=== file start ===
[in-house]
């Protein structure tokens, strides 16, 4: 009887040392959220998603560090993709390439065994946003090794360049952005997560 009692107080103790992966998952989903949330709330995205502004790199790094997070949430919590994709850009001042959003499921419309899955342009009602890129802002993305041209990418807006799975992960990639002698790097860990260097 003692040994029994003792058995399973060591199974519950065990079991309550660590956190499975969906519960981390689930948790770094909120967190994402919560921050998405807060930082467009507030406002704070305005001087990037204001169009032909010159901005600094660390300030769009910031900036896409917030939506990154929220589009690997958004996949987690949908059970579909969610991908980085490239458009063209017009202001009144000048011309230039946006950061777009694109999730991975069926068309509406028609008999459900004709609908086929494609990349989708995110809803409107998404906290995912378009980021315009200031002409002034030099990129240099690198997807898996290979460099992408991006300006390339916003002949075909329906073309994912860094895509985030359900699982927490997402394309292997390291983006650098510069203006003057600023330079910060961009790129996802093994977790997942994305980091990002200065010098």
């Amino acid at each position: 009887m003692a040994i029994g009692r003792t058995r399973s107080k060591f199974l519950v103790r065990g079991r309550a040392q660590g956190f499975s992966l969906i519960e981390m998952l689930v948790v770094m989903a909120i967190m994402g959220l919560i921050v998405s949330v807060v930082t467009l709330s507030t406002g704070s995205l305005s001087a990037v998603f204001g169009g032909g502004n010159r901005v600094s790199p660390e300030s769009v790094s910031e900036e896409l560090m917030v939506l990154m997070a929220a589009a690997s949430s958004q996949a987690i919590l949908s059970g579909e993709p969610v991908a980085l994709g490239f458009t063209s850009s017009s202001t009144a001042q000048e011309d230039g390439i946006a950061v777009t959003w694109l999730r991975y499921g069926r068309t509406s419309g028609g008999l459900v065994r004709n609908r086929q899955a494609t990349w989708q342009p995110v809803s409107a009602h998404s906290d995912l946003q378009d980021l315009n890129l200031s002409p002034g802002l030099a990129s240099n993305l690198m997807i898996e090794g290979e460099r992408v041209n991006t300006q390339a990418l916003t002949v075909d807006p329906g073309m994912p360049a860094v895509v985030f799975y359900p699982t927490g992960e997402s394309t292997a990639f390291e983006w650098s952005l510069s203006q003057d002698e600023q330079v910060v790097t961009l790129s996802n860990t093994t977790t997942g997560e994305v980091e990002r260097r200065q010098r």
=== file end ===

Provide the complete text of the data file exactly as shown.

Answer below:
[in-house]
């Protein structure tokens, strides 16, 4: 009887040392959220998603560090993709390439065994946003090794360049952005997560 009692107080103790992966998952989903949330709330995205502004790199790094997070949430919590994709850009001042959003499921419309899955342009009602890129802002993305041209990418807006799975992960990639002698790097860990260097 003692040994029994003792058995399973060591199974519950065990079991309550660590956190499975969906519960981390689930948790770094909120967190994402919560921050998405807060930082467009507030406002704070305005001087990037204001169009032909010159901005600094660390300030769009910031900036896409917030939506990154929220589009690997958004996949987690949908059970579909969610991908980085490239458009063209017009202001009144000048011309230039946006950061777009694109999730991975069926068309509406028609008999459900004709609908086929494609990349989708995110809803409107998404906290995912378009980021315009200031002409002034030099990129240099690198997807898996290979460099992408991006300006390339916003002949075909329906073309994912860094895509985030359900699982927490997402394309292997390291983006650098510069203006003057600023330079910060961009790129996802093994977790997942994305980091990002200065010098």
């Amino acid at each position: 009887m003692a040994i029994g009692r003792t058995r399973s107080k060591f199974l519950v103790r065990g079991r309550a040392q660590g956190f499975s992966l969906i519960e981390m998952l689930v948790v770094m989903a909120i967190m994402g959220l919560i921050v998405s949330v807060v930082t467009l709330s507030t406002g704070s995205l305005s001087a990037v998603f204001g169009g032909g502004n010159r901005v600094s790199p660390e300030s769009v790094s910031e900036e896409l560090m917030v939506l990154m997070a929220a589009a690997s949430s958004q996949a987690i919590l949908s059970g579909e993709p969610v991908a980085l994709g490239f458009t063209s850009s017009s202001t009144a001042q000048e011309d230039g390439i946006a950061v777009t959003w694109l999730r991975y499921g069926r068309t509406s419309g028609g008999l459900v065994r004709n609908r086929q899955a494609t990349w989708q342009p995110v809803s409107a009602h998404s906290d995912l946003q378009d980021l315009n890129l200031s002409p002034g802002l030099a990129s240099n993305l690198m997807i898996e090794g290979e460099r992408v041209n991006t300006q390339a990418l916003t002949v075909d807006p329906g073309m994912p360049a860094v895509v985030f799975y359900p699982t927490g992960e997402s394309t292997a990639f390291e983006w650098s952005l510069s203006q003057d002698e600023q330079v910060v790097t961009l790129s996802n860990t093994t977790t997942g997560e994305v980091e990002r260097r200065q010098r």